Remote gambling tax proposals challenged at High Court

Out-Law News | 20 Oct 2014 | 3:59 pm | 3 min. read

UPDATED: The UK government's plans to introduce a 15% levy on remote gaming and betting on a 'point of consumption' basis later this year has been challenged at the High Court in London.

The Gibraltar Betting and Gaming Association (GBGA) said the tax plans breach EU law and would lead to consumer detriment. From 1 December 2014 remote betting and gaming activities carried out by a 'UK person' is to be subject to a 15% tax wherever the operator is located. Those measures are outlined in a new Finance Act that received Royal Assent in July.

"[The] new tax regime breaches Article 56 of the Treaty on the Functioning of the European Union (TFEU) in that it amounts to a restriction on the free movement of services," the GBGA said in its application for a judicial review of the government's Finance Act measures. "That restriction cannot be justified under Article 52 TFEU, since the new tax regime has been introduced in pursuit of an illegitimate aim."

"The main aim of the new tax regime is to discourage remote gambling operators from moving to foreign jurisdictions and offering their services to UK consumers from those jurisdictions. This aim is contrary to the very essence of the EU rights of freedom of establishment and freedom to provide services guaranteed by Article 56 TFEU," it said.

"Secondly, the new tax regime is discriminatory since it has the consequence of imposing differential burdens without justification on remote gambling operators providing services within the European Union on the basis of the member state in which they are located and/or the particular service(s) they provide," the GBGA has argued.

The GBGA said that the new tax plans will mean gambling operators based outside the UK could pay a local tax and a UK tax on the same gambling activity. It said the tax plans also introduce favourable conditions for UK-based gambling operators, spread betting service providers and betting exchanges compared to overseas operators and will therefore restrict overseas operators "in the services they can provide" and could cause some of those businesses to "leave the UK market".

It also said the new tax regime would encourage the "black market" to flourish in the UK, with a knock-on consequence for consumer protection.

If compliant foreign operators have to raise their prices "it is inevitable" that consumers will "move to companies with no regulation and lower overheads", increasing the risk of "fraud, non-payment and abuse", the GBGA said in a statement.

A spokesperson for HM Revenue & Customs (HMRC) said: “We will robustly defend against the challenge. We are studying the grounds, but are confident the reforms are lawful, proportionate and non-discriminatory.” 

The GBGA said it had applied for a judicial review of the Treasury's tax plans after reviewing a judgment by the High Court in a previous unsuccessful challenge it brought against new remote gambling regulations which come into force next month. The reasoning of Mr Justice Green in that case had given it encouragement to launch a legal challenge against the remote gambling tax plans, it said.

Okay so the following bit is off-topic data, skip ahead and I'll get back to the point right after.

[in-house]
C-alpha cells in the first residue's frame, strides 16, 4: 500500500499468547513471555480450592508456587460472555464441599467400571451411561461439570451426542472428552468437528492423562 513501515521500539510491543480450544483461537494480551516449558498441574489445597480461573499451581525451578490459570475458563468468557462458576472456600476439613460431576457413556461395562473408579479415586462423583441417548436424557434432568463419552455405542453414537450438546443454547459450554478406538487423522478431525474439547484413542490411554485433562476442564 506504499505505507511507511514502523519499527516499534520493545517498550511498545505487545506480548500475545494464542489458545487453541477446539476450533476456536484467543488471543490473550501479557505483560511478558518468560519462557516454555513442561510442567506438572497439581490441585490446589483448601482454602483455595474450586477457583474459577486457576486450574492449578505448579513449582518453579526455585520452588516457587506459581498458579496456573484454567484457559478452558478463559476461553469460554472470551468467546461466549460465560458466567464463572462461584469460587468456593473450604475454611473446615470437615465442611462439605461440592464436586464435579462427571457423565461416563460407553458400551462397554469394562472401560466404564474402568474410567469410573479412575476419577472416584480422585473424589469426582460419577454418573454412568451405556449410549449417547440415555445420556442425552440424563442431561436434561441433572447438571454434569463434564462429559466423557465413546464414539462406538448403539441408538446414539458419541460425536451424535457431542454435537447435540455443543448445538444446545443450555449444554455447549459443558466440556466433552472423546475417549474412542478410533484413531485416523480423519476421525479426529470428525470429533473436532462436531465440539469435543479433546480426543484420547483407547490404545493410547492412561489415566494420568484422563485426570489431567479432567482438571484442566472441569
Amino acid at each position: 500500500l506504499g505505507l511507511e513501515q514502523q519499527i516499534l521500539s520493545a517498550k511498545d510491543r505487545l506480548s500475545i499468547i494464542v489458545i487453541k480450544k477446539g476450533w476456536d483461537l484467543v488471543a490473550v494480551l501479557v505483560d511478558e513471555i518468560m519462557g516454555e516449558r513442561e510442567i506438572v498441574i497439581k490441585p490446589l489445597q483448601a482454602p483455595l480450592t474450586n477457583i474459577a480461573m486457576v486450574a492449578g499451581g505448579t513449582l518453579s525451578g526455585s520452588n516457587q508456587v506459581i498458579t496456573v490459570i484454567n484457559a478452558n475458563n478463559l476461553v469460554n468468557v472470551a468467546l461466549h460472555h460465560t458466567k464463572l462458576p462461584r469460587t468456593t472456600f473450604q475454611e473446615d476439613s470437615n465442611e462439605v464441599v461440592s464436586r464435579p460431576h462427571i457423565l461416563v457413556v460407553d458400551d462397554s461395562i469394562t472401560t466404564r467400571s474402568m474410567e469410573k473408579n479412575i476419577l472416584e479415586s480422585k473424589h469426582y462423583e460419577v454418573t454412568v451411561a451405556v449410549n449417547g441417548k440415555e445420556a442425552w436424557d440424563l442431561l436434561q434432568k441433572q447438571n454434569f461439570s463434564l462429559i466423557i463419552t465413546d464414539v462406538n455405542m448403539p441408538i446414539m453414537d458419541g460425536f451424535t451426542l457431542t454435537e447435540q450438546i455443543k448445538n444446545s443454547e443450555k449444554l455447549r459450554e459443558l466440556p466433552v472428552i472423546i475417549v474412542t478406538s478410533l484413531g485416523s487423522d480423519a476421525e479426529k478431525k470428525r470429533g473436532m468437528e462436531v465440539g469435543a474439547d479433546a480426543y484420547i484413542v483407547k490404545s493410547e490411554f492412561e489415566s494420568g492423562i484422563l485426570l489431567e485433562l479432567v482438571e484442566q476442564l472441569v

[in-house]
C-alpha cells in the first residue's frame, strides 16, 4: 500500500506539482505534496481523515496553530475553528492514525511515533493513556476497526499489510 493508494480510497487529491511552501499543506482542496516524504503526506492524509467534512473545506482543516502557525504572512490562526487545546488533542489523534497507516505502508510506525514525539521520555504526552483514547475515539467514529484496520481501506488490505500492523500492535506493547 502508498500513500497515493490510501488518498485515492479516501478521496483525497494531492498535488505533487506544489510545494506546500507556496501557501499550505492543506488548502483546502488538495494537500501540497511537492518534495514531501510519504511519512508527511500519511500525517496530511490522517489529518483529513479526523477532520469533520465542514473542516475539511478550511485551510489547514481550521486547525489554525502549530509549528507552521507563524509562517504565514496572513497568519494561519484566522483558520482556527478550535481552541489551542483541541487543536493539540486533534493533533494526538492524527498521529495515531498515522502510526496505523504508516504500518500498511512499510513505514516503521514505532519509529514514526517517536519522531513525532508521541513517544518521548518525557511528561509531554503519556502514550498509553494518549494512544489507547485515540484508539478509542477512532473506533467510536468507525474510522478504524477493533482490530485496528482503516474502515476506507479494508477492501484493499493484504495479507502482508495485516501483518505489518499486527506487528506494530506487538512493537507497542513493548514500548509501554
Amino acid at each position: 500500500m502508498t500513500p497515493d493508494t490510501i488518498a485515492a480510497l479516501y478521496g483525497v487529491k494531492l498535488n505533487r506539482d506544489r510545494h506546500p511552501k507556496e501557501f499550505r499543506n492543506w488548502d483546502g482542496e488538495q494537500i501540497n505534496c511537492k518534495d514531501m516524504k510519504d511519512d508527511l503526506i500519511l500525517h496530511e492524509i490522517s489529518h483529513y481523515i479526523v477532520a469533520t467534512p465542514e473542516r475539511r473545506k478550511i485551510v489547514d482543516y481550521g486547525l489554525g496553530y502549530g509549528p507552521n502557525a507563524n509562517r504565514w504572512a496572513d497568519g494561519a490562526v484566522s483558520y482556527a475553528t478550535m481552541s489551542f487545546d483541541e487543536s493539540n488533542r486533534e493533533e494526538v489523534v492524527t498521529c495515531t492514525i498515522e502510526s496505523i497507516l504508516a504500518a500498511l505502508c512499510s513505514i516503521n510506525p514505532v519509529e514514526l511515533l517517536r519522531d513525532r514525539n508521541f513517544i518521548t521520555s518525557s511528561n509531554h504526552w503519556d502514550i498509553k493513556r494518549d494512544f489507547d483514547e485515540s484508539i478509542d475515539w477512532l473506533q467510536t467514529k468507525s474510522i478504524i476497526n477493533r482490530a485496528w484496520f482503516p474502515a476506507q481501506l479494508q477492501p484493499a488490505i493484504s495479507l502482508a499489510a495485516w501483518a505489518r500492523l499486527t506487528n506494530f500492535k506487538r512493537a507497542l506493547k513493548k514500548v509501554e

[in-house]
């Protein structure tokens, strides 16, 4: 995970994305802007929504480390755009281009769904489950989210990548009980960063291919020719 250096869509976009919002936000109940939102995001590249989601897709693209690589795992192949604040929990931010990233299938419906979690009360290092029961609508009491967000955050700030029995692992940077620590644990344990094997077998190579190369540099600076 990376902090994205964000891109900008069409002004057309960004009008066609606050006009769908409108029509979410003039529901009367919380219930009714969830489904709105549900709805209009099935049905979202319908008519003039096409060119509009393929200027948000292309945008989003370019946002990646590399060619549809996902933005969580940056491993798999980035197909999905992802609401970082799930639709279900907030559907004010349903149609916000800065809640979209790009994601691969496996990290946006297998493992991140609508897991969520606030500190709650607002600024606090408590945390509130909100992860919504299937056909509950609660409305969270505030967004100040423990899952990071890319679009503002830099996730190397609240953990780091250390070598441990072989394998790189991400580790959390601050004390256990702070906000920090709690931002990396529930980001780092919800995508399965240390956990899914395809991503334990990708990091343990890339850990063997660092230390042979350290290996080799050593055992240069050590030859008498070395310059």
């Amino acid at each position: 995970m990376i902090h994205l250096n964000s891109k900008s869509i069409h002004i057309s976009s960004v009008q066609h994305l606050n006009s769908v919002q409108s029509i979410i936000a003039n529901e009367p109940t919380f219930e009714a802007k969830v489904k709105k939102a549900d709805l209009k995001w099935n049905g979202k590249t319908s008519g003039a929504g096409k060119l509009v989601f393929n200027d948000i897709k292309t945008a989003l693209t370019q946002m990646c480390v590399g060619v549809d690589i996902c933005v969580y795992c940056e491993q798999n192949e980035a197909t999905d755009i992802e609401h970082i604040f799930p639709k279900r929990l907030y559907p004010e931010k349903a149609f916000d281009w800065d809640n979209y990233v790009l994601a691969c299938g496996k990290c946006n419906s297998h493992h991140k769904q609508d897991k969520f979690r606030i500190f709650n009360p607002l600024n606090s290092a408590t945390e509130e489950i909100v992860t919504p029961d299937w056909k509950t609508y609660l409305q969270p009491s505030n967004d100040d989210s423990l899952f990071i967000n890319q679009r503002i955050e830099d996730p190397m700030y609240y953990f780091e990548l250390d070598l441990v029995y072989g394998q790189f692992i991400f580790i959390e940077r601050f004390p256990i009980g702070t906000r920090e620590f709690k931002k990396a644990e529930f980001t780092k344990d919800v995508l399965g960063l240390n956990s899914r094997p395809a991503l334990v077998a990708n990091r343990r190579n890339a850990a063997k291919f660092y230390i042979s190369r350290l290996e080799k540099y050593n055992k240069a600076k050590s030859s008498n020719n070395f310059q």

The new remote gambling tax rules were kept separate from the remote gambling regulation changes. However, gambling operators that do not adhere to the new tax regime do risk having their remote gambling licence revoked by the Gambling Commission.

In his judgment, Mr Justice Green said that previous case law had established that founding principles of EU law do not allow for "measures restricting the freedom to provide services between member states … [to] be justified on purely economic grounds". The judge said that "the precise boundaries of what is and what is not an economic justification are not writ in stone" but that "a restriction designed to raise tax would be an economic objective and, as such, inadmissible as a justification".

Mr Justice Green said that some of the identified objectives of the new remote gambling regulatory regime, outlined in a government impact assessment document, were "economic in nature". He said those economic factors were "irrelevant" to the debate on whether the planned new regulatory regime was proportionate and instead said that the regulatory reforms to remote gambling could only be justified by reference to "legitimate objectives of consumer protection and/or the preservation of public order".

The judge concluded that the government's regulatory reforms, whilst not faultless, were nevertheless proportionate to the aims being pursued and therefore rejected the GBGA's legal challenge.

"When Mr Justice Green rejected the GBGA’s challenge that the new regime would encourage illicit trade, he said that this argument, which he refers to as based upon assumptions which were far from self-evident and economically counter-intuitive, would need a supporting quantitative assessment of the extent of the costs burden upon operators and an explanation as to how those costs would be addressed by operators and with what consequences for each operator and the market as a whole, if they 'were to acquire ’forensic legs’'," gambling law expert Susan Biddle of Pinsent Masons, the law firm behind Out-Law.com, said.

"The GBGA says their new legal challenge will again be based in part on the potential to encourage the black market and it may be that it views Mr Justice Green's comments in his previous case as encouragement for this case if they can produce the appropriate evidence," she said.

Editor’s note 14/10/14:
this story has been updated to include the statement issued by HMRC.